device

Moving more – check!

Moving more – check!

April 15, 2020
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I have been working on a computer for… like the past twenty+ years or so. More or less daily. It’s what I do. If I don’t write a blog piece, I answer emails. If I am not on my emails, I am reviewing documents. If I am not reviewing documents, I am authoring them. If I am not… well. You get it. The work I do is, to a huge extent, computer-based.

And still.
My body is currently screaming at me to STOP SITTING DOWN IN FRONT OF A COMPUTER ALL DAY LONG!

You’d think it was used to it.
And it is.

But not to the extent of now.

Or… honestly, it might be so, that in the past few years I have managed to get more variety in my work week that when I actually did spend all my time in an office as a salaried worker at a pharmaceutical company.

For the past year, until the beginning of March, I have been on my bike a lot, going to or from the train station or the bus depo, on my way to a couple of different customers, where I’ve also been doing quite a lot of training, which entails no computers what-so-ever, but rather workshop-style interactions and a lot of standing on my part.

But now.
One company has a ban on outside visitors, and as a food packager, I totally understand that.
One company has enforced quarantine rules, asking people to work from home, leaving me as a consultant no choice but to do the same.
So I am at home much more.
I have more meetings on Zoom than before, meetings I would have held in person if there was no pandemic.
And there I am, sitting in my sofa, laptop in knee, for hours on end. Hours!

My neck, my shoulders, my back are telling me: STOP IT!
(So as I am typing this, I am standing in the kitchen, at a make-shift standing desk.)

I don’t have a fitbit or Apple Watch or one of those little devices on my arm reminding me to Stand up, you’ve been sitting down too long!

Don’t get me wrong, it’s not as if I live a completely sedentary life. I still do my morning seven-minute workout. I get at least 10 kilometer in my body on a daily basis, taking walks and going for bike rides, even though I am not headed anywhere but back home again. It’s just not enough. I need to move more often spread throughout the day.

So – I don’t want a device on my arm. But I would love an app that does the same thing, or a timer-app that alerts me on the hour (or whenever I choose to) to get up, stand up, move about…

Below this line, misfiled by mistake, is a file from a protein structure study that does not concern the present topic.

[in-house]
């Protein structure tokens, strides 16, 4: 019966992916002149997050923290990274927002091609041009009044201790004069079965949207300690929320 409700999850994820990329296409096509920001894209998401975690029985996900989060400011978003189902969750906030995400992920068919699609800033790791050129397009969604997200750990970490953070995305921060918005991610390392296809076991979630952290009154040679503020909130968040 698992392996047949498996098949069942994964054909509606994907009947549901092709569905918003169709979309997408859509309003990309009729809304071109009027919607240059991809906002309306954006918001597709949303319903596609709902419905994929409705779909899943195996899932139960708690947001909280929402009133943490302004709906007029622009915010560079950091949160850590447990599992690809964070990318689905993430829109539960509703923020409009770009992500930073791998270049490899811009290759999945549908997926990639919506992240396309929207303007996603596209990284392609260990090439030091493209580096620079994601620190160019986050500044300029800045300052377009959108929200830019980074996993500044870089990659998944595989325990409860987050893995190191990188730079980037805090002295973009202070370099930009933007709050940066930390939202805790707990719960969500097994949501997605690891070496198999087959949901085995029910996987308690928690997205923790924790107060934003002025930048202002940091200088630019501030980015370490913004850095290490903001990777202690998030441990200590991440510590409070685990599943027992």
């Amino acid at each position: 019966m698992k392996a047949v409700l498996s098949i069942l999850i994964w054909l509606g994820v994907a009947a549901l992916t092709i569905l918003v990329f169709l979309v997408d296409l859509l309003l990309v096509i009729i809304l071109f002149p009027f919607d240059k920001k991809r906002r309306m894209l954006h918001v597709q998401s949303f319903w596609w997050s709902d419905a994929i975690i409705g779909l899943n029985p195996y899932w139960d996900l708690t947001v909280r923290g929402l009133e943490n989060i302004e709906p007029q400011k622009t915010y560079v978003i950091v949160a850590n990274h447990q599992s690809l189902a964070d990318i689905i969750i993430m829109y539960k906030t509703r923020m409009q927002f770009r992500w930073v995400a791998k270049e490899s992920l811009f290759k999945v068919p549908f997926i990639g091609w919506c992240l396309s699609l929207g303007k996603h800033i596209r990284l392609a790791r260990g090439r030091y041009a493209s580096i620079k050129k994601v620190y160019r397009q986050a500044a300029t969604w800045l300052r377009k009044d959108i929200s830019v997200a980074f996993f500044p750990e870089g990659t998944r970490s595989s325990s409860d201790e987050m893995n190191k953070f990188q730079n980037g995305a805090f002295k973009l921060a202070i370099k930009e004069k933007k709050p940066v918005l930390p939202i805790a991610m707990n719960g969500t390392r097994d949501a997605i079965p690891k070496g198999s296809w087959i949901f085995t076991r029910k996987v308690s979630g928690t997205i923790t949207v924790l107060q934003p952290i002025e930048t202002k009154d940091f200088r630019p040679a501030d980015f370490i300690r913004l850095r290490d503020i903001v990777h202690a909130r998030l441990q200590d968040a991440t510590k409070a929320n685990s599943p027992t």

And… that had me go off on a spree. Checked out smart rings, but, nah…
Downloaded and installed Time Out in my laptop.

So. There.
Set.
On it.
Moving more – check!

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Advent Calendar 8 – Digital sabbat

December 8, 2018
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Every month I take a digital sabbat (or two, or three) for at least 24 hours, sometimes more, a few times a bit less. I stop using my phone as the multimedia machine and powerful computer that it is, and revert to treating it as a phone with the added feature of texting. But that’s it. I refrain from using social media, Spotify and pod-listening app’s, Google, Netflix, checking email and everything else I do, using my phone (and, of course, my other devices also go unused during this time).

It’s intentional, and I really enjoy these moments of change – because that’s what they are to me. A type of shape-shifting occurs, where I go from having a digital mindset to going analog. Reading books (which I do a lot anyway) instead of watching something on Netflix or SVT Play, playing cards with the kid/s instead of blogging or commenting and sharing on social media, going for a walk with nothing but the sounds of nature (and mankind) in my ears as opposed to the latest pod, having people over for dinner, enjoying the company and conversation that takes place in 3D as a change from chatting in Messenger.

Digital is not bad, in the same way that analog is not good. But deliberately shifting from one to the other makes me more aware of what I do and how. It’s the difference I am after, and it’s the difference I revel in.

Going without my phone and other devices for a day or two makes me so enamoured with them when I start to use them again. The silence I experience during my digital sabbat is like going on a mini-retreat (free of charge). I like the juxtaposition of my experiences when I am ”living my life as I normally do” and ”when I don’t”, in the same way that I thoroughly enjoy taking a vacation in a small cottage with out electricity and/or tap water. Not necessarily how I want to live my life, but once in a while, certainly. Because it opens my eyes to the luxury of the life I live. Same with my digital sabbats, helping me be more grateful for all that I have.


Advent Calendar 2018 – number 8 of 24 – on the theme of being gentle

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